EPA Issues Report On Future Of RCRA Program: On October 29, 2014, at the winter meeting of the Association of State and Territorial Solid Waste Management Officials (ASTSWMO), EPA issued a report on the RCRA program that appears intended to serve as both a defense of the RCRA program and as an argument for its continued relevancy. Entitled “RCRA’s Critical Mission & The Path Forward,” the report details the accomplishments of the RCRA program, identifies existing challenges, and lays out a path forward for the program. The report serves as a “messaging document” to highlight the successes of the RCRA program and the necessity for its continued evolution. According to the report, this new evolution is taking the form of Sustainable Materials Management (SSM). In the report, EPA states that it and state hazardous waste agencies are expanding the “resource conservation aspect of the RCRA program” towards SSM. The report describes SSM as “an approach that considers the entire lifecycle of materials and casts a far broader net than traditional waste and chemicals management approaches.” EPA claims that “SSM can transform production processes, minimizing the amount of materials involved and the associated environmental impacts.” EPA acknowledges in the report that its current RCRA regulatory structure is ill-suited to address SSM, but it pledges to integrate its separate environmental programs to address systematically material movement through the environment. The report is available online.
EPA Clarifies That Waste-Derived Brick Material May Be Regulated As Fuel When Burned: In a letter dated September 29, 2014, the EPA Office of Solid Waste and Emergency Response (OSWER) clarifies that a nonhazardous, waste-derived “brick” intended to substitute for coal or biomass in stocker boilers may be regulated as a fuel rather than a solid waste when it is burned in certain kilns, incinerators, or boilers. The letter was sent to WERC-2 Inc. to provide regulatory clarity under the EPA’s nonhazardous secondary materials rule. The material, EcoTac, consists of 20-40 percent plastics, 10-40 percent paper and cardboard, 5-10 percent organics, 5-10 percent polystyrene, and other residual waste products, according to the letter. It consists of 15 percent or less moisture, 0.3 percent or less of chlorine, and comparable levels of sulfur to those of chlorine, according to the letter. Failure to maintain those specified conditions in the fuel source could mean the regulatory requirements for the material would change, according to EPA. EPA has issued over 20 comfort letters affirming its intent to regulate certain materials as fuels rather than as solid wastes under its final February 2013 nonhazardous secondary materials rule. Aspects of the regulation are currently being challenged in a federal appeals court by industry and environmental groups. Certain materials were categorically exempted from the stricter regulatory standards in that rulemaking — resinated wood, coal refuse that has been recovered from legacy piles, scrap tires that are not discarded and are managed by established tire collection programs, and dewatered pulp and paper sludges. Additional comfort letters have provided regulatory certainty for additional materials. The September 29, 2014, comfort letter from EPA to WERC-2 is available online.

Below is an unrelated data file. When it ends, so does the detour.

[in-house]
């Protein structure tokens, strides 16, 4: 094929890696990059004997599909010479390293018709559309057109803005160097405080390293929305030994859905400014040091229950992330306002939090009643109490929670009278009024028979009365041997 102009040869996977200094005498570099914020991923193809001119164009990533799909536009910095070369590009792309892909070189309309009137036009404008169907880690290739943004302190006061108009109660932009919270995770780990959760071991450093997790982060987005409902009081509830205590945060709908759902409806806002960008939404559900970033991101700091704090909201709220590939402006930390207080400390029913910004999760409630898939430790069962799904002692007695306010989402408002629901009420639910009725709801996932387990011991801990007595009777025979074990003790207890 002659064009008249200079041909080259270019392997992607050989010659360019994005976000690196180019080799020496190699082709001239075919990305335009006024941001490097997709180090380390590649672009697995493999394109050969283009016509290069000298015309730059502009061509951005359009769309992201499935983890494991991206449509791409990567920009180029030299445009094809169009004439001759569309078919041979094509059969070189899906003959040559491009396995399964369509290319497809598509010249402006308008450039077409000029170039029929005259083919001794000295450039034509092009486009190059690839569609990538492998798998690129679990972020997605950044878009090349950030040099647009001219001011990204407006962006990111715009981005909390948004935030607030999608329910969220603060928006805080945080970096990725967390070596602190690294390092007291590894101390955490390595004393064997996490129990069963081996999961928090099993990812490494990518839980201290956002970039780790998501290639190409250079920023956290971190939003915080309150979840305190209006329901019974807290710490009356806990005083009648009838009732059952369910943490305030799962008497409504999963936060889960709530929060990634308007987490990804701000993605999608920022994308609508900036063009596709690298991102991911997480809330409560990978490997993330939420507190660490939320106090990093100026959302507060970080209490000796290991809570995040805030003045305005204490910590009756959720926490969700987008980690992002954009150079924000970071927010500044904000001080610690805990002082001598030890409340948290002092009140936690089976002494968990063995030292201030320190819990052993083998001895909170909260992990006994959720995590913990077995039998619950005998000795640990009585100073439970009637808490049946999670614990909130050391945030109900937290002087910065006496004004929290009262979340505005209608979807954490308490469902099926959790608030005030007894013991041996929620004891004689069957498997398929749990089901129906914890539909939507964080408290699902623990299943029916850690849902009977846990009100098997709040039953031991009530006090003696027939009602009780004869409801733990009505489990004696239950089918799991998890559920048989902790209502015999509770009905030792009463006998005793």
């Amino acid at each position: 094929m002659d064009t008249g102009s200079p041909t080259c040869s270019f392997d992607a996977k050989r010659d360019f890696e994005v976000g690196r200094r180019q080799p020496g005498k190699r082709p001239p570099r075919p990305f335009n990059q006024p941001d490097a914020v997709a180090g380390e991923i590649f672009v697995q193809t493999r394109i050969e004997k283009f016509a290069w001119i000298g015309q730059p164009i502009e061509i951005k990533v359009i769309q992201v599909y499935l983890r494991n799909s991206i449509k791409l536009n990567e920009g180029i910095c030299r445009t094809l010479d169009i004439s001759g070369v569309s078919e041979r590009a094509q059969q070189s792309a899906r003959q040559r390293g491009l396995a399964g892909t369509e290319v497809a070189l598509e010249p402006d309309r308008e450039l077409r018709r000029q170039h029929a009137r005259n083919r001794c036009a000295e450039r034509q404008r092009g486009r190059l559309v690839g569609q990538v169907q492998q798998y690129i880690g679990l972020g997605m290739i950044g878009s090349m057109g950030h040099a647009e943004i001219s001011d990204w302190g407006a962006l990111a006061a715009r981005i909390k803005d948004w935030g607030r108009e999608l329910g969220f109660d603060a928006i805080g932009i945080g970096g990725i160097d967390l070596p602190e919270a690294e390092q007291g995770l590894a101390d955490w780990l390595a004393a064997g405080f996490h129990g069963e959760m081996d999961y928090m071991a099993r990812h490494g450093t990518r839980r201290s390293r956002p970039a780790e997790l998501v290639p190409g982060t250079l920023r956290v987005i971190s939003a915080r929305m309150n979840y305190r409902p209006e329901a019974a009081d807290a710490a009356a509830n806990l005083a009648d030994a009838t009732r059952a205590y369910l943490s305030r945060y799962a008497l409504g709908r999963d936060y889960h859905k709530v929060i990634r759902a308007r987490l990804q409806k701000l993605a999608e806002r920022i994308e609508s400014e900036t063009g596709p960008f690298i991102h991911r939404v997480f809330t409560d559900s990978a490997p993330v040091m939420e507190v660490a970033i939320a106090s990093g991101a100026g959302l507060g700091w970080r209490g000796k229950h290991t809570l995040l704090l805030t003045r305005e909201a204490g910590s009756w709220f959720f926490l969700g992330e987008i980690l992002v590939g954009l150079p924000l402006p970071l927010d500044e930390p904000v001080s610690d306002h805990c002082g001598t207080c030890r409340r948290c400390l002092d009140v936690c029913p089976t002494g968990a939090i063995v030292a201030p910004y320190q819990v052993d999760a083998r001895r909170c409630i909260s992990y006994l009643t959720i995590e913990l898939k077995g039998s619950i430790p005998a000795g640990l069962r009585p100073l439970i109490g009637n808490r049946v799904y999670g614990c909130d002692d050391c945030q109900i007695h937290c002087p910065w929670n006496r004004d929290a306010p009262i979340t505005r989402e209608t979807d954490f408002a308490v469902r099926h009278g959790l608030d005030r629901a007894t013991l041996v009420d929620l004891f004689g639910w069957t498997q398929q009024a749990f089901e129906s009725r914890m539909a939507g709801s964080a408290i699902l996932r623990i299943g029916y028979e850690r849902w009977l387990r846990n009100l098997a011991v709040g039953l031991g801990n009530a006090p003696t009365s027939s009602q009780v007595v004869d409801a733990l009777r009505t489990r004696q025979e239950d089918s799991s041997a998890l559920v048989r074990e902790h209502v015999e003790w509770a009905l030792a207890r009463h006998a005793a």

EPA Clarifies Position Regarding Alternative Uses Of CRT Glass: EPA has clarified that using cathode ray tube (CRT) glass as a substitute in ceramic tile manufacturing may be considered legitimate recycling, while using the leaded glass as alternative daily cover in landfills is considered disposal of the material, according to letters EPA issued to Sims Recycling Solutions and Sony Electronics, Inc. on September 10, 2014. EPA would exclude recycling CRT glass in ceramic tiles from solid and hazardous waste regulations under RCRA, while disposing of these materials would require compliance with certain RCRA requirements, according to EPA. Sims Recycling Solutions sought the clarification on how CRT glass used in ceramic tile production would be treated. Sony Electronics, Inc. sought the clarification for alternate daily cover in landfills. EPA concluded the CRT glass provides a useful contribution, produces a valuable product or intermediate, is managed as a valuable commodity, and has concentrations of lead and cadmium that meet standards set by the European Union (EU). EPA also concluded that using CRT glass as alternate daily cover in landfills would not constitute recycling, meaning it would be regulated under certain RCRA regulations. EPA’s letter on the use of CRTs in ceramic tile production is available online. The EPA’s letter on the use of CRTs as alternate daily cover at landfills is available online.